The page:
Review: A haunted Catholic priest questions his past in the slow-moving ‘Fall’
Questions of faith, defining right and wrong, and how memories blur are just a few themes that writer-director Terrance Odette explores with Bergmanesque starkness and gloom in the elusive, glacially paced “Fall.”
Veteran actor Michael Murphy (“Manhattan,” “An Unmarried Woman”) plays Father Sam Ryan, an aging Catholic priest living in a parish in Niagara Falls, Canada. Although kindly and equitable, there may be more to this man of God than meets the eye.
Did he sexually abuse a teen boy, Christopher, 40 years ago? A sudden letter from the now-dying Christopher begs the priest to clarify what may have happened decades earlier. This compels the haunted Sam to visit Ontario’s remote Sault Ste. Marie, where he served as a younger cleric, to pursue the truth.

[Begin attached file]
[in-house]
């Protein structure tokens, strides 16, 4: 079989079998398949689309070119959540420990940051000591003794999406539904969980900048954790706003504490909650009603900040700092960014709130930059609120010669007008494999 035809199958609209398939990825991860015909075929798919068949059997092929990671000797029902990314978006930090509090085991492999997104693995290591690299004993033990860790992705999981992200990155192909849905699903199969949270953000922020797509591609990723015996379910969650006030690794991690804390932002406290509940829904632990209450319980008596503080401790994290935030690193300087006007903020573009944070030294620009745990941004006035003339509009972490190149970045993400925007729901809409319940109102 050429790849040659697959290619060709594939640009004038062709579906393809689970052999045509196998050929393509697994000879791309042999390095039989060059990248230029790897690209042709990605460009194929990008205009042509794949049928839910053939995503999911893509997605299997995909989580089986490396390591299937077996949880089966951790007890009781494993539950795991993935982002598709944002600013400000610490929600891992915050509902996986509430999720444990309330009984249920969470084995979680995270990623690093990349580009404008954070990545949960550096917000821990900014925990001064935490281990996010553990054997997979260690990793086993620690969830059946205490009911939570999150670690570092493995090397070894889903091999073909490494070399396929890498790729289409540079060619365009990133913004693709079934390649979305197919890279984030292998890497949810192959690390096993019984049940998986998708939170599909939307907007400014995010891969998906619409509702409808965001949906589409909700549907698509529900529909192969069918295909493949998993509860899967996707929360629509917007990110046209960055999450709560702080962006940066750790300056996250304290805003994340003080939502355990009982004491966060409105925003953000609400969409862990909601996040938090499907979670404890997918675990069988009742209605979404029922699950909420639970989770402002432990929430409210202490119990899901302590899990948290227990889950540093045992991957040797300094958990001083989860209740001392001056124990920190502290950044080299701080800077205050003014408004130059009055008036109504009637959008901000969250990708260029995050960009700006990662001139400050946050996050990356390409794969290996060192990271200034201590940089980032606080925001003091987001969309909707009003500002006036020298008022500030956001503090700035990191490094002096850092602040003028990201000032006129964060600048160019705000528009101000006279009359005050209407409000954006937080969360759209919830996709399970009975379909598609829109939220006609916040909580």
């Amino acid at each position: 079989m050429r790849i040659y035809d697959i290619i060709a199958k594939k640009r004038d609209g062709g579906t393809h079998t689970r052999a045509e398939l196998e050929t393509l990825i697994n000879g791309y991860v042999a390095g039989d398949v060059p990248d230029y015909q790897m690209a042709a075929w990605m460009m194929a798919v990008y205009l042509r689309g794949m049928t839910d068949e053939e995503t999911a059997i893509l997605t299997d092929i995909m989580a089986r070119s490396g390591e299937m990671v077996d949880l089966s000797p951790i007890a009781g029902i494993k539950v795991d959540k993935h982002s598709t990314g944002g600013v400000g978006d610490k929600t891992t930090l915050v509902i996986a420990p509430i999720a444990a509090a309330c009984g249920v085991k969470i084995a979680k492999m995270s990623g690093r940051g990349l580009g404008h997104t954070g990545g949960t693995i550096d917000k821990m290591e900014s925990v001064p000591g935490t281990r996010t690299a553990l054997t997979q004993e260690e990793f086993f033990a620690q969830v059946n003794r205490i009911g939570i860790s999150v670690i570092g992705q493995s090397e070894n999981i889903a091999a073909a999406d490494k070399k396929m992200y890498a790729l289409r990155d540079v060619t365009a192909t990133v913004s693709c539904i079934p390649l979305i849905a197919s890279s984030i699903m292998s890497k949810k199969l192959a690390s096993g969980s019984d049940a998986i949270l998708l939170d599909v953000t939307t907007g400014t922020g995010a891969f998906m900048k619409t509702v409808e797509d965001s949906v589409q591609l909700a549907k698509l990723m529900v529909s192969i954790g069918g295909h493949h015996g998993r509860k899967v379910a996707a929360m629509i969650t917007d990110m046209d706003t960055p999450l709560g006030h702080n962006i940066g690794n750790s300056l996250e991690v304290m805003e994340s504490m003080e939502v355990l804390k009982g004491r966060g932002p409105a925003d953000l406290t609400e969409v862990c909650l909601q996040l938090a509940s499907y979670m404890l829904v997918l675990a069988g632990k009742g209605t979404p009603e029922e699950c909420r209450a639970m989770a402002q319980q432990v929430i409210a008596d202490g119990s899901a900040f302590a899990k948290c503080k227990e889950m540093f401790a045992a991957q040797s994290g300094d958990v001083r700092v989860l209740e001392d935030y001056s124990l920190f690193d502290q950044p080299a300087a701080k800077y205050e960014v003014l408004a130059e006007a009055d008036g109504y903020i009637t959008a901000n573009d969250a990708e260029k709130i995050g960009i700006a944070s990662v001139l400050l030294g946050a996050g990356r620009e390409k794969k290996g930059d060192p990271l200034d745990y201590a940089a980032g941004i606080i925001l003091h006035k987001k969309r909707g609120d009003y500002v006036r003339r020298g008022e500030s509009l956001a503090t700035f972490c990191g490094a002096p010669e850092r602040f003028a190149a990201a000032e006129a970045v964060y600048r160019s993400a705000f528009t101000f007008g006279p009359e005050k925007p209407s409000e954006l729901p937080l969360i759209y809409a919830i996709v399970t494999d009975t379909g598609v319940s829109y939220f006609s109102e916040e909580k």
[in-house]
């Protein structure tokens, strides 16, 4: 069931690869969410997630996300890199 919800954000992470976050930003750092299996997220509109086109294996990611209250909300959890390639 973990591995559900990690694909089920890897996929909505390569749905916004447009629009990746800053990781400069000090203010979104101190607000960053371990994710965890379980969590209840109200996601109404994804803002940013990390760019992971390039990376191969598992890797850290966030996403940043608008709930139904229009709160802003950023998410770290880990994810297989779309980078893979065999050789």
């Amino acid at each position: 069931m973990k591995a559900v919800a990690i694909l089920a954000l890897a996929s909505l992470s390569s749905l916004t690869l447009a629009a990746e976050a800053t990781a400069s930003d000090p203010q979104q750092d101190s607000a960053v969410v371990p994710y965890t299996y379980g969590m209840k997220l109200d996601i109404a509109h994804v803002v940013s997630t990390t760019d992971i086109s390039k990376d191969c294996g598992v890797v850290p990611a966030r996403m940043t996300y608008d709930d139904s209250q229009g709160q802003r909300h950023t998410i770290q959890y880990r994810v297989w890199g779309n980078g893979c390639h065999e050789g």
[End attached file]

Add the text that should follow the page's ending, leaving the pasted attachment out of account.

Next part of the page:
In a strained face-off with Christopher’s angry wife (Suzanne Clément), Sam denies any past improprieties. But his apparent inability to recall the depth of his “closeness” to Christopher defies credibility and provides a wobbly narrative base.
Maybe that’s why Odette so often defaults to Father Sam’s workaday encounters with several current parishioners and family members as a way to better mirror his emotional and spiritual states. But as a means to further illuminate the matter of abuse, these scenes, though well-played, don’t square much.
Murphy’s quietly precise performance ultimately can’t overcome the film’s chilly gravity and unsatisfying finale.
Running time: 1 hour, 22 minutes
Playing: Arena Cinelounge, Hollywood
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